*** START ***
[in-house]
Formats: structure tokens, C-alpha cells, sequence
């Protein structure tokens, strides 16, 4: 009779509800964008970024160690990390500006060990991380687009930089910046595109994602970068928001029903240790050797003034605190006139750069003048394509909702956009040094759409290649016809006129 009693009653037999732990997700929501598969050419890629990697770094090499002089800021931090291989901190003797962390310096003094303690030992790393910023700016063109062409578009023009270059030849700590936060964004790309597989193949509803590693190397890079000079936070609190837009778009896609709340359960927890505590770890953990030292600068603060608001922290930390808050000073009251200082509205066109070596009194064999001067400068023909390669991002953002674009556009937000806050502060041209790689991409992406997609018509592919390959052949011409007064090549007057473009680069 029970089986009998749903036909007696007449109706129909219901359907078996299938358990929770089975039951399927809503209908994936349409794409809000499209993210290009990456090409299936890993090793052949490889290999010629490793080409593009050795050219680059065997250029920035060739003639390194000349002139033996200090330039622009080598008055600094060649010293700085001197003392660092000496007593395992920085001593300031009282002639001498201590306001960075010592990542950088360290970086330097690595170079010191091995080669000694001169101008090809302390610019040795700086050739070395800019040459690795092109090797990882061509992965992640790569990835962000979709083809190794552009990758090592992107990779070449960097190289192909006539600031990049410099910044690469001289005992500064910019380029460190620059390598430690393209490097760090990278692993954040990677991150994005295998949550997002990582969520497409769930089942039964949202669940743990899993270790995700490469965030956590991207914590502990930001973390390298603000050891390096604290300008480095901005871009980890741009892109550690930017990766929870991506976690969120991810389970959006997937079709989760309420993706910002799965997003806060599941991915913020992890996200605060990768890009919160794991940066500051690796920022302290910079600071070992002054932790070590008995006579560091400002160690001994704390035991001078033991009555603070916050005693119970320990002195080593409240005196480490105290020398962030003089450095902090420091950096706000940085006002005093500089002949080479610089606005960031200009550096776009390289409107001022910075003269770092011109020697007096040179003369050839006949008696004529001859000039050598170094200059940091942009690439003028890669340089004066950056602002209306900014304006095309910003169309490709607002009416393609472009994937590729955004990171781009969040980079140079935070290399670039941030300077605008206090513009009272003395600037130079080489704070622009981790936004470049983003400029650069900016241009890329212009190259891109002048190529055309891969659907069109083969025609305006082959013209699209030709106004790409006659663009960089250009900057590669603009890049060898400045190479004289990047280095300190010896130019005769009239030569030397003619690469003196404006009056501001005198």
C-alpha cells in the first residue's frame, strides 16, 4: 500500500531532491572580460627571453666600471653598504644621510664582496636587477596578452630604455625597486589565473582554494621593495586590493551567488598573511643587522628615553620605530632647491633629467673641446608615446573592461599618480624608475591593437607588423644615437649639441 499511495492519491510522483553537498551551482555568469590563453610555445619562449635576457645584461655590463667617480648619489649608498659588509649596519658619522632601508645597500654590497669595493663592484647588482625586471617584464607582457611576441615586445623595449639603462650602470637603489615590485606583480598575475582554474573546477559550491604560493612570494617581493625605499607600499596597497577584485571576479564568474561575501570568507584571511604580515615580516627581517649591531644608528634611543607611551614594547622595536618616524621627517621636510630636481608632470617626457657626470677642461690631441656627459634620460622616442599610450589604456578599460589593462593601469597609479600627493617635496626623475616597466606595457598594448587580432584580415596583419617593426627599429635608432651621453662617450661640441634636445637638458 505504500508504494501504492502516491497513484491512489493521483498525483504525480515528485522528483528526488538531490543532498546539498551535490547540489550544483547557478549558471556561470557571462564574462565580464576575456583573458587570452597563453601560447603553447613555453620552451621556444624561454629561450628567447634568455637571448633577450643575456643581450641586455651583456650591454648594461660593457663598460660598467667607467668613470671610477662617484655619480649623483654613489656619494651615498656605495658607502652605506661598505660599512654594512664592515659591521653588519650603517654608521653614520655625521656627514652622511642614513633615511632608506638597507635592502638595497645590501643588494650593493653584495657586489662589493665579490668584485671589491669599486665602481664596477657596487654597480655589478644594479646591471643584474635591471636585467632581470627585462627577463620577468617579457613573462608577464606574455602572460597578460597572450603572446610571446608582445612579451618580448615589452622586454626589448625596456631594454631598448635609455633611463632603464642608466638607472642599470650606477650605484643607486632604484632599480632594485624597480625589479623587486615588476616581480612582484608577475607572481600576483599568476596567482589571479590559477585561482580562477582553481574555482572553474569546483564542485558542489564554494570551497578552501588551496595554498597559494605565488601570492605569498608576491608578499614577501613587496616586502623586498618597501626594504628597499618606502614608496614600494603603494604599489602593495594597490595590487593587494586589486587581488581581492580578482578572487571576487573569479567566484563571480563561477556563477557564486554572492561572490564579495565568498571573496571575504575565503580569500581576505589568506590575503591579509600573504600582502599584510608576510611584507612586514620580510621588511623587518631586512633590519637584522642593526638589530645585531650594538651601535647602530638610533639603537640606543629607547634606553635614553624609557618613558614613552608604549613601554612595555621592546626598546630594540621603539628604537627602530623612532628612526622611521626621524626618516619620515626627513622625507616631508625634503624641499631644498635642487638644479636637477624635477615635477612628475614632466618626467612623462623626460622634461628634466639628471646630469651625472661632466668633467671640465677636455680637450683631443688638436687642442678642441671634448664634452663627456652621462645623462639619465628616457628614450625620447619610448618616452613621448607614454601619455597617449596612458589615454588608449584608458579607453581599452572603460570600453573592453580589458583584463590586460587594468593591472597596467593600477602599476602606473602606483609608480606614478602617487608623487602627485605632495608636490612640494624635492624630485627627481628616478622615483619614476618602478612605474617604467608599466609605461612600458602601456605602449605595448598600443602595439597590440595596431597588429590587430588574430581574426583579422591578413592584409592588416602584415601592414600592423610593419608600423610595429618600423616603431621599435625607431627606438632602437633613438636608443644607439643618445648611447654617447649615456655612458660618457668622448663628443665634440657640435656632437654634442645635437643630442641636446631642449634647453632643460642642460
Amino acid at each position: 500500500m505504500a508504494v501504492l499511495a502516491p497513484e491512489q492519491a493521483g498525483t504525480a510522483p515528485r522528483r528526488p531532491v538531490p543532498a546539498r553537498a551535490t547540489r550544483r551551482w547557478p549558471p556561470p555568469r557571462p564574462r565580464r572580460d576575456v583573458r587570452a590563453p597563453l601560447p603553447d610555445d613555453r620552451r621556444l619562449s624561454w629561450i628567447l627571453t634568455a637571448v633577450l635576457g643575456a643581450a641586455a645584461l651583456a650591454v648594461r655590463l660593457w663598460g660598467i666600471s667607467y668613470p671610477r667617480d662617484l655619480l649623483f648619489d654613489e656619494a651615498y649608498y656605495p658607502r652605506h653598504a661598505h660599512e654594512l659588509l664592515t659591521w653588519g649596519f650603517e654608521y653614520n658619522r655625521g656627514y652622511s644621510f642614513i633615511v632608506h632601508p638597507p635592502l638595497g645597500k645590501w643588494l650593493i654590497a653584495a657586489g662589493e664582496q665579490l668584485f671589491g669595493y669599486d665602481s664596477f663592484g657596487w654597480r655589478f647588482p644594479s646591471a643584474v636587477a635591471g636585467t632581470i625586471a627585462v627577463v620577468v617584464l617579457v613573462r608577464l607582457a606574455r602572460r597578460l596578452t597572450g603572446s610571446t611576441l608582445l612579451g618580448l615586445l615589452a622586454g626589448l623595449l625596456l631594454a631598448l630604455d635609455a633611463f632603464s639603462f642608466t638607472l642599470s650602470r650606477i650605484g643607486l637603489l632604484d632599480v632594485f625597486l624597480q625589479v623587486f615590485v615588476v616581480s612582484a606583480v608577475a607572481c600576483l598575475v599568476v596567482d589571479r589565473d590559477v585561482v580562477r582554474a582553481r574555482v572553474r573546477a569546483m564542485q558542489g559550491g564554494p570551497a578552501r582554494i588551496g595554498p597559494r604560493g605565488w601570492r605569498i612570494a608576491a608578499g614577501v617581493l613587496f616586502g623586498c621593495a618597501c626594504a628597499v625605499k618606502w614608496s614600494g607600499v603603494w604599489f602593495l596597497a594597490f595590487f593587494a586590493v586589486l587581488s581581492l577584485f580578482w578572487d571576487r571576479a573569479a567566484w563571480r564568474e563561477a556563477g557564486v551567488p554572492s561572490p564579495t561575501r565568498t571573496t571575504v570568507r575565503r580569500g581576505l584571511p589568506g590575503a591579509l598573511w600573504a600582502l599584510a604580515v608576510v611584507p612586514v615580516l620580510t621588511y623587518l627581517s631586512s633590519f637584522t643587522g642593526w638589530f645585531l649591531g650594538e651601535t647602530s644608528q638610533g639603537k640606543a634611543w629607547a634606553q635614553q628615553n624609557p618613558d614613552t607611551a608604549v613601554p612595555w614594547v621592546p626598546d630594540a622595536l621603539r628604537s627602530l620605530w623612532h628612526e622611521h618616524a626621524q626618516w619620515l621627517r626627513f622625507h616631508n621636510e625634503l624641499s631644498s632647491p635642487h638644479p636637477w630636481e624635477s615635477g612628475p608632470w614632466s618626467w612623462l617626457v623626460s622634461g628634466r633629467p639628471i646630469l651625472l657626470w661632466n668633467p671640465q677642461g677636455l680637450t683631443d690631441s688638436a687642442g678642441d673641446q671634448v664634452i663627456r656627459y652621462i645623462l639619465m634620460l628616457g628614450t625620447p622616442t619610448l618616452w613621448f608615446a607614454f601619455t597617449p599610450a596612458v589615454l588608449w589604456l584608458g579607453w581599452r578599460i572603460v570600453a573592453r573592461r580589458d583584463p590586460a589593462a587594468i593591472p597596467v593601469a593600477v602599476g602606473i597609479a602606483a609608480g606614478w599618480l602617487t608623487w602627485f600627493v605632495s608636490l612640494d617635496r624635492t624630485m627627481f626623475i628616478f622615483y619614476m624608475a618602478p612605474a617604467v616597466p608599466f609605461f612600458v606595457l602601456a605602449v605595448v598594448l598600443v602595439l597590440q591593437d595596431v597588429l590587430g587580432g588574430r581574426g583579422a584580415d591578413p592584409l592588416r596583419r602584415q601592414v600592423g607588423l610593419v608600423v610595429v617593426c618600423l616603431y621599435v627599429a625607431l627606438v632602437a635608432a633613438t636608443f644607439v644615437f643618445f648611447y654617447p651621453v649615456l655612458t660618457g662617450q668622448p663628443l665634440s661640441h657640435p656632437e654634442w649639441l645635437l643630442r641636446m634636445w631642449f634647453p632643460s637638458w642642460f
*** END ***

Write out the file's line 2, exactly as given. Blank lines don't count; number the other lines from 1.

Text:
Formats: structure tokens, C-alpha cells, sequence